The U.S.-Canadian Border first closed to non-essential travel on March 20, 2020 to prevent the spread of COVID between the two countries. Since then, the border has remained closed, causing hardships for individuals, families, businesses and communities, who depended on cross-border travel to see loved ones or to generate revenue. Schumer said the people who have done their civic duty to get vaccinated and complied with the border closure for the greater good of public health, deserve justification for the border’s continued closure and a plan with benchmark goals that will lead to reopening.

Senator Schumer’s letter to Secretaries Blinken and Mayorkas appear below:

Dear Secretaries Blinken and Mayorkas:

I write again to urge the Department of State and the Department of Homeland Security to take immediate action to safely reopen the Northern Broder for nonessential travel. As we approach yet another expiration of the ban on nonessential travel between the United States and Canada without a transparent, bilateral plan to safely reopen the Northern Border, it is time that the United States take action unilaterally. Specifically, I request you take steps to expand essential travel definitions for Canadian Citizens entering the United States if a joint agreement is not reached by July 21st.

For months, I have asked that you work with your Canadian counterparts to finally develop a bi-national plan based on public health data and guidance – with specific standards, protocols, and metrics – to safely reopen the Northern Border to nonessential travel. Additionally I asked you to negotiate an interim expansion of the essential travel designation to include thousands of impacted New Yorkers, in addition to millions of other vaccinated American and Canadian citizens, while also clarifying the policy for boaters who traverse the border mid-transit. However there has been no reported progress on any of these measures even as the latest month-long extension of the border shutdown is set to expire on July 21st.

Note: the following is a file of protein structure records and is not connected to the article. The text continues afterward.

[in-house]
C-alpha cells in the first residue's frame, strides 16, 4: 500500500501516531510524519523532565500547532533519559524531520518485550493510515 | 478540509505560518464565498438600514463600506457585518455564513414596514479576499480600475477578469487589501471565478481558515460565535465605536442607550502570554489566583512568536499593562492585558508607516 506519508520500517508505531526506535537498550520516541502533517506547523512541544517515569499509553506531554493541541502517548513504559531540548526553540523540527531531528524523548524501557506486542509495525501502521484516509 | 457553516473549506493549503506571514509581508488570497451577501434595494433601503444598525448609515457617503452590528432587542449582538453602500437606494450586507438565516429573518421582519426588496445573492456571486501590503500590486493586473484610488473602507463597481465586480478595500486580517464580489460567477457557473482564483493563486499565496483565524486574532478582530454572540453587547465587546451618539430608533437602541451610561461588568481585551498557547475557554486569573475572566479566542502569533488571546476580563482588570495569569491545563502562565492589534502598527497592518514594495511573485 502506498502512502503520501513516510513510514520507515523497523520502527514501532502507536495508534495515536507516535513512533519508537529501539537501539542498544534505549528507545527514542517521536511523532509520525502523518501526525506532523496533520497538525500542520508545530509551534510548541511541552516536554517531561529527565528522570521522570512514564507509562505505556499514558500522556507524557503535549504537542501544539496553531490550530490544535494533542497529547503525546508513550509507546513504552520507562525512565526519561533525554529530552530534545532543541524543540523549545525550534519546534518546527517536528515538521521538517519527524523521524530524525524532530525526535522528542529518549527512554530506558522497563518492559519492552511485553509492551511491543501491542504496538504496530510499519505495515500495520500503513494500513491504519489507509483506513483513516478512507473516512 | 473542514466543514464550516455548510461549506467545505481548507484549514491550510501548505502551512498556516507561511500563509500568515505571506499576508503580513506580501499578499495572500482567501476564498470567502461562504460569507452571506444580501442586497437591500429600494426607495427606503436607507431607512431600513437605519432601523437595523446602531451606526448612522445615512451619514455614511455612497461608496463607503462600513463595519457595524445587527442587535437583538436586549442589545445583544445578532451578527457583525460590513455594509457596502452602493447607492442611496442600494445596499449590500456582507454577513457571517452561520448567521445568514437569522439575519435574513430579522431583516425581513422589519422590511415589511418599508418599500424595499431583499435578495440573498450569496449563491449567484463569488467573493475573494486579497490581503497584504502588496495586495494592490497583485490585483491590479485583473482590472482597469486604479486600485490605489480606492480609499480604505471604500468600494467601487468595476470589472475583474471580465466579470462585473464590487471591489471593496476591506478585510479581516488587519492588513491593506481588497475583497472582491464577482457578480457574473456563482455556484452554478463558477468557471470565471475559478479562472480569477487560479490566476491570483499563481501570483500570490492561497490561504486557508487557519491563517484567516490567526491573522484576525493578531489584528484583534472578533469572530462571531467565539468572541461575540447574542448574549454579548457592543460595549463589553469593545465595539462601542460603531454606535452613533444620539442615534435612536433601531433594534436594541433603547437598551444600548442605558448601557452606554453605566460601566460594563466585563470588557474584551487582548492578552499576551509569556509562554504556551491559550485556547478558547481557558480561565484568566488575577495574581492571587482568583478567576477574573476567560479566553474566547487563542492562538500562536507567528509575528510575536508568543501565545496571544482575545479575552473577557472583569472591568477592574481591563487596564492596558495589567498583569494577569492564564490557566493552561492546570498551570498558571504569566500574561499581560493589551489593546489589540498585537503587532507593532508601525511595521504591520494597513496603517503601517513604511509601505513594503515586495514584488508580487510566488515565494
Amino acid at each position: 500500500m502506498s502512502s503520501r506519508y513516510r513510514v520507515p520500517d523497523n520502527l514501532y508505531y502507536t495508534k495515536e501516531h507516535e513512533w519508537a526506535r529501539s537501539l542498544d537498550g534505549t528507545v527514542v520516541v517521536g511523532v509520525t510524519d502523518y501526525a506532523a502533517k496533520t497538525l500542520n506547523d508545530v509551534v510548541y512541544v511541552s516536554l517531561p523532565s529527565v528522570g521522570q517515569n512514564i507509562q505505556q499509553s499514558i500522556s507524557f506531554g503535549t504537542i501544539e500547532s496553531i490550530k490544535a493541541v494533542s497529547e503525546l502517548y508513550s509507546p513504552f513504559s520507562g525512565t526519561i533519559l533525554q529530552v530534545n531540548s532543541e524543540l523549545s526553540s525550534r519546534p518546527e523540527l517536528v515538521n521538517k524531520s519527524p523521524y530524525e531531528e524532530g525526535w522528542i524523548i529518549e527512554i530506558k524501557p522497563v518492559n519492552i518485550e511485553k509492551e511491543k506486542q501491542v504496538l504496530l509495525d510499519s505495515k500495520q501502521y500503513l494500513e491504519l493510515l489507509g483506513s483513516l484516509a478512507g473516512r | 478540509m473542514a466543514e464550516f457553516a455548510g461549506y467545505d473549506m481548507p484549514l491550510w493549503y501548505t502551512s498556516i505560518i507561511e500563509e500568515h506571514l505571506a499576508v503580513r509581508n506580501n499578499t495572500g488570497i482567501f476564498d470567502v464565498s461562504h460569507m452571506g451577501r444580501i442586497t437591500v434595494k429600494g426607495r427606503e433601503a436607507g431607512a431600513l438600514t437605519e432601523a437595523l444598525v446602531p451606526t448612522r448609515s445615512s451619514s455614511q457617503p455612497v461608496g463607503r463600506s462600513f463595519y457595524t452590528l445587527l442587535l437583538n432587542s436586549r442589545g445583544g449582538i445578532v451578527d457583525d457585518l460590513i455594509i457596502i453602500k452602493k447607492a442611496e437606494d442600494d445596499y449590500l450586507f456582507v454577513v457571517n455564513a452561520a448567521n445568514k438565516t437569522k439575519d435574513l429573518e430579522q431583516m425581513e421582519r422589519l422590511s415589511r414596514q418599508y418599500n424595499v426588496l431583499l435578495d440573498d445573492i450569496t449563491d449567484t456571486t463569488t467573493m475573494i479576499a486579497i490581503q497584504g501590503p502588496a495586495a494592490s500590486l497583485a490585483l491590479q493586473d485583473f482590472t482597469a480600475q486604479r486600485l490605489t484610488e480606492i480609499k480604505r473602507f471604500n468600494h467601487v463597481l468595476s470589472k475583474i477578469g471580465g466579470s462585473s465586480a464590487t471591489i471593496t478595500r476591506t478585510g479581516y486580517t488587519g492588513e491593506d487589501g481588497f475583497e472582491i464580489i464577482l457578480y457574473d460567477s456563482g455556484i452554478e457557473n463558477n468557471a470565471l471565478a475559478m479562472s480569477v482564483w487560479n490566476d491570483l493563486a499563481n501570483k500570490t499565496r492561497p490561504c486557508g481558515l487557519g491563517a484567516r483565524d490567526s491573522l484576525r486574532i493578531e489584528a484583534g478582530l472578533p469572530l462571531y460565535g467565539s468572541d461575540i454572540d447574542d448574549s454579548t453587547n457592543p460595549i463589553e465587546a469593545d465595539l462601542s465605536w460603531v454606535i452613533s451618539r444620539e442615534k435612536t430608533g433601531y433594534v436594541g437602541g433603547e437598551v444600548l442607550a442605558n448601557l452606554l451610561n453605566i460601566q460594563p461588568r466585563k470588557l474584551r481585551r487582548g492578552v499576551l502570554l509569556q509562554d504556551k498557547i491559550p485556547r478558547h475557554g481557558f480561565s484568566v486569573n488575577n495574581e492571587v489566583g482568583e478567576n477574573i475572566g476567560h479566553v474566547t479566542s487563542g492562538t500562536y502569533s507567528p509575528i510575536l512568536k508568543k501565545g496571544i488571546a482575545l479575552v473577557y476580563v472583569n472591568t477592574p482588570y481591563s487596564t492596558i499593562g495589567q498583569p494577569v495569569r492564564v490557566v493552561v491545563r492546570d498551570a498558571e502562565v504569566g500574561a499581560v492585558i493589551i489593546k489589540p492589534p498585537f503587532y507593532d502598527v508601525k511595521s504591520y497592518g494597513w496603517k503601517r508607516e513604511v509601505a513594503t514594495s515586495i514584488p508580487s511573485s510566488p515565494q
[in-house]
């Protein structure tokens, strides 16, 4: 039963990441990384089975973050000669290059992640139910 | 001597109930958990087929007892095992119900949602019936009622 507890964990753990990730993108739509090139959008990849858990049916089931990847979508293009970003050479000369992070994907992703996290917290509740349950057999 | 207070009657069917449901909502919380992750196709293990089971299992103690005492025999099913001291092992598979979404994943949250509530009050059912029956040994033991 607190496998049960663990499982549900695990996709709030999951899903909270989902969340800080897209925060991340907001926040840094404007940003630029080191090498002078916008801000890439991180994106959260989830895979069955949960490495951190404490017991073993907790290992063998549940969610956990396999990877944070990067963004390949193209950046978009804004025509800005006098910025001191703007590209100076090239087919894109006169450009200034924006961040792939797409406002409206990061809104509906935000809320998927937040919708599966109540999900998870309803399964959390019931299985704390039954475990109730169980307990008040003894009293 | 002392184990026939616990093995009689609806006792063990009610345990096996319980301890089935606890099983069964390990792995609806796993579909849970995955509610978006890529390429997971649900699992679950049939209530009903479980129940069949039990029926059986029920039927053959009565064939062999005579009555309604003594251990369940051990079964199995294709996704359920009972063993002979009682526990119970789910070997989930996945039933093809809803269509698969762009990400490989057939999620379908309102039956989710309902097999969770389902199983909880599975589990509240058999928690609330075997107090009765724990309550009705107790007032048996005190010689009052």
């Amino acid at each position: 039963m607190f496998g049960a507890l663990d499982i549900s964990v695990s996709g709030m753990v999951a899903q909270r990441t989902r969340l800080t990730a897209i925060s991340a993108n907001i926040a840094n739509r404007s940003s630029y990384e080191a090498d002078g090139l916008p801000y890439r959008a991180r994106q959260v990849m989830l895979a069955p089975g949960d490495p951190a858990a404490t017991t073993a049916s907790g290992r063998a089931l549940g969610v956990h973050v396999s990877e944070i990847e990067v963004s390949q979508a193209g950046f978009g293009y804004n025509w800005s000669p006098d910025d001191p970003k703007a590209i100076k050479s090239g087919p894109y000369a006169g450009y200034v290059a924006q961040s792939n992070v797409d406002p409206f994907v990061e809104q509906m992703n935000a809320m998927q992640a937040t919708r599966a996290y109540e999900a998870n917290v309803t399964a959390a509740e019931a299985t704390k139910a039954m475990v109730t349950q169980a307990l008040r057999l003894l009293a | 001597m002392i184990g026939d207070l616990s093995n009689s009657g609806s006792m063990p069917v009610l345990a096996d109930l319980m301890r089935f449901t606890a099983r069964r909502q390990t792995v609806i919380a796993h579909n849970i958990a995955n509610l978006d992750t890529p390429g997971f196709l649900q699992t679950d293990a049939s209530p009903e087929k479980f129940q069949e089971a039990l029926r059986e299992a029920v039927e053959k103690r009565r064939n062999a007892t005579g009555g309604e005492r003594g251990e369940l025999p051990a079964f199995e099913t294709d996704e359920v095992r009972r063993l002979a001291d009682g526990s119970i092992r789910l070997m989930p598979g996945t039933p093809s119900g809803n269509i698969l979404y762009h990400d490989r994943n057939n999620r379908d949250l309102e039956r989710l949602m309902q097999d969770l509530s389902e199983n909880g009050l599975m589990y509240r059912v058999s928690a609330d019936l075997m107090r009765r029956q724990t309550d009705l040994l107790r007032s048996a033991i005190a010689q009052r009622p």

If no agreement can be reached with our Canadian allies, I ask that the Department of State and Department of Homeland Security unilaterally expand the definition of essential travel to include vaccinated Canadian citizens with family, property, educational, medical, or business interests in the United States. New York communities along the Northern Border depend on the cross-border commerce to sustain their economies and they cannot afford another summer like the last.  For over a year, continuous extensions of the border closure – without signs of progress – have caused hardships for individuals, families and businesses on both sides of the border who remain trapped in a cycle of waiting. Action by the United States’ to allow a broader definition of Canadian Citizens to cross the border will help bring some relief to property owners and businesses at risk of losing another summer season.

Once the epicenter of the global health and economic pandemic, New Yorkers have worked diligently to significantly reduce the spread of COVID infections and have led the nation in vaccinations; it is now incumbent on the federal government to do its part. Due to high vaccination rates of New Yorkers and the subsequent decline in cases in New York and elsewhere, it has become abundantly clear that an agreement can and should be reached to safely accommodate the border communities without compromising the fight against COVID-19.

I appreciate your attention on this important matter and look forward to further discussions.